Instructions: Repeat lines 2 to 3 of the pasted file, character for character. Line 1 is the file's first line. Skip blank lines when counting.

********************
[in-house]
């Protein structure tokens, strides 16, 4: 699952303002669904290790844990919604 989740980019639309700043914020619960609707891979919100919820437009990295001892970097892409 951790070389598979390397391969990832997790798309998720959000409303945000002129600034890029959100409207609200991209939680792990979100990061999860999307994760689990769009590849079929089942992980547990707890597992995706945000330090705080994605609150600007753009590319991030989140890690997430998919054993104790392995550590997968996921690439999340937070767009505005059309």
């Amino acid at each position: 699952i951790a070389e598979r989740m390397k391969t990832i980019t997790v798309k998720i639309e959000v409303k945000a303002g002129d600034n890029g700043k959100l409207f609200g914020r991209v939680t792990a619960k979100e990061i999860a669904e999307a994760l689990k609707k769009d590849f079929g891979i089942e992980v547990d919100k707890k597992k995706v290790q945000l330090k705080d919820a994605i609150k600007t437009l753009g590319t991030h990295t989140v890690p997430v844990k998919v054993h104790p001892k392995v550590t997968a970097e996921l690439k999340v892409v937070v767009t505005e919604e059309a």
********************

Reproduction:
């Protein structure tokens, strides 16, 4: 699952303002669904290790844990919604 989740980019639309700043914020619960609707891979919100919820437009990295001892970097892409 951790070389598979390397391969990832997790798309998720959000409303945000002129600034890029959100409207609200991209939680792990979100990061999860999307994760689990769009590849079929089942992980547990707890597992995706945000330090705080994605609150600007753009590319991030989140890690997430998919054993104790392995550590997968996921690439999340937070767009505005059309």
């Amino acid at each position: 699952i951790a070389e598979r989740m390397k391969t990832i980019t997790v798309k998720i639309e959000v409303k945000a303002g002129d600034n890029g700043k959100l409207f609200g914020r991209v939680t792990a619960k979100e990061i999860a669904e999307a994760l689990k609707k769009d590849f079929g891979i089942e992980v547990d919100k707890k597992k995706v290790q945000l330090k705080d919820a994605i609150k600007t437009l753009g590319t991030h990295t989140v890690p997430v844990k998919v054993h104790p001892k392995v550590t997968a970097e996921l690439k999340v892409v937070v767009t505005e919604e059309a």